Category Archives: Business

Reviewing Property Code 92 Can Save Money for Both Landlords and Tenants

Know Your Legal Rights

Keryl Burgess Douglas

The Houston Sun

Legal Journalist
Prior articles have briefly covered basic rules and laws regarding landlord-tenant rights and responsibilities. The contentious issue of the security deposit and possibly requiring a landlord to return up to three times the deposit amount plus $100 catches the attention of many. In this economy, a 3-fold return on a security deposit can be a boon for the tenant and a bust for the landlord.

Tenants can be liable to landlords for improper application of the deposit in lieu of rent, etc. Both should be well aware of the Texas Property Code(TPC) in this regard.

The TPC also provides advantageous information on rights and responsibilities for both landlords and tenants in several other important areas.

Several subsections include civil penalties where non-compliance by parties to a leasing contract can be shown.

Proven non-compliance in legal actions can be another area of financial bust or boon for either landlord or tenant if they are either unaware or willfully rebellious toward the stipulations altogether. Many landlords may feel that renters will either be woefully unaware of their legal remedies, or too cash- or time-limited to pursue legal remedy.

For those having issues with the landlord-tenant relationship and/or thinking of pursuing legal remedy, either party should be aware of prerequisite actions and/or required steps to prevail in such disputes; especially where monetary damages are being sought. Prevailing parties needn’t worry about legal or court costs in some instances because the losing party can be ordered by the Court to pay those expenses.

Some subsections should be particularly reviewed by both landlords and tenants before a problem arises and most often before renting a property or signing a rental lease agreement/contract altogether. This is especially important for subsections that provide for civil penalties and other financial awards or damage claims by either party; as well as those that stipulate certain acts/steps must be followed to pursue remedy.

Key subsections pertain to landlord’s liability and duty to repair or remedy; failure to rekey, change or install locks; installation or repair of proper security devices; material affect to physical health and safety; bad faith litigation or harassment; landlord retaliation against tenant for pursuing legal rights pertaining to the lease; non-compliance with Texas Smoke Detector Statute; etc. Penalties in these areas can equal cost of one month’s rent plus $500. Landlords and tenants beware: “Ignorance of the Law is No Excuse!” Awareness can either avoid unnecessary costs or result in financial damages award windfalls.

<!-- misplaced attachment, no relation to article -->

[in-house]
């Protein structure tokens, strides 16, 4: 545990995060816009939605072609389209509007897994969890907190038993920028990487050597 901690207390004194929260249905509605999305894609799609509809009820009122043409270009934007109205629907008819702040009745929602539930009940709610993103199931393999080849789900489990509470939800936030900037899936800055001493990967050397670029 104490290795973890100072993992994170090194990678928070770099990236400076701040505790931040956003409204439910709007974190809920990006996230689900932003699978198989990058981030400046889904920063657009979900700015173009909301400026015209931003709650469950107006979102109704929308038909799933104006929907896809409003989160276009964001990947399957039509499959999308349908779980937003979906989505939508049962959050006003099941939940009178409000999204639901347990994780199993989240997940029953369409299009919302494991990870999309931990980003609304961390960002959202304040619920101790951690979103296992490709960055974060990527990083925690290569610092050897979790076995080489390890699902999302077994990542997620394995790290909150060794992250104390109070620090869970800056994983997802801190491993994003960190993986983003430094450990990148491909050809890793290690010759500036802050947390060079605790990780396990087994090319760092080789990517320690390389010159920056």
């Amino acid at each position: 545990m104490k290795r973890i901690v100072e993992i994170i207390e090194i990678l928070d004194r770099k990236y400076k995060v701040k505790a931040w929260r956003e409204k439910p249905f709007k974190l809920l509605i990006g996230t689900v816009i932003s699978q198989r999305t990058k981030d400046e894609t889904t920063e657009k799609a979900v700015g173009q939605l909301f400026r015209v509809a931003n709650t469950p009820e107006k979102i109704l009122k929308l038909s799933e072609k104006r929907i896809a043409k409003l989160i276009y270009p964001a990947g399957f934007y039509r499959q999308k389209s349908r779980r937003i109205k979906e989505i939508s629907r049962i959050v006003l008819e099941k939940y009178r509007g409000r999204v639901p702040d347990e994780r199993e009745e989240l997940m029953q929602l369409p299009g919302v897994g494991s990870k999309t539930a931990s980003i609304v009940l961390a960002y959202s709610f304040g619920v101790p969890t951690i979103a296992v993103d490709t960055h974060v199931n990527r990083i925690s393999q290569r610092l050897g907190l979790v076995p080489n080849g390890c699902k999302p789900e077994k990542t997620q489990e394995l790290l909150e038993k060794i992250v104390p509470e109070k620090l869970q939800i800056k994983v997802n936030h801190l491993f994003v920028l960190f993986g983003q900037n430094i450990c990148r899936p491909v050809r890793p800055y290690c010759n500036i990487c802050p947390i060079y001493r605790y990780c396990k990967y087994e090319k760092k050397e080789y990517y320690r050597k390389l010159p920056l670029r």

Landlords and property owners should review the Texas Smoke Detector Statute, especially installation and maintenance of smoke detectors. Duties/responsibilities for rental property differ from that for personal residential property. Landlords/owners are required to install, and test in a certain manner, smoke detectors at the time of initial occupancy of tenant. People who decide to lease their home may not be aware that legal problems could arise in this area at some point if they don’t know of duties to renters.

Failure to comply with the duties and responsibilities in Chapter 92 of the Property Code could result in penalties, money damages, court and/or attorney costs that neither landlord or tenant can afford to pay in this economy. A quick review of the Code can avoid unnecessary financial hardship, liabilities or penalties related to the renting experience. Copies of the code for review are available in some libraries, via the internet, and through several advocacy agencies. Consulting an attorney or advocacy agency is very often a helpful option.

We welcome your comments and questions. Please e-mail or write us at the Houston Sun at 1520 Isabella St.; Houston, TX 77004. This information is provided for general purposes only and should not be relied on as legal advice nor considered a solicitation to provide legal advice. For legal advice, see the lawyer of your choice.

Keryl Burgess Douglas finished Law School summa cum laude with a ranking of #5 out of her class of 202. She has one son, James Matthew Douglas II, has a private law practice, and serves as President of NAACP-Fort Bend/Missouri City.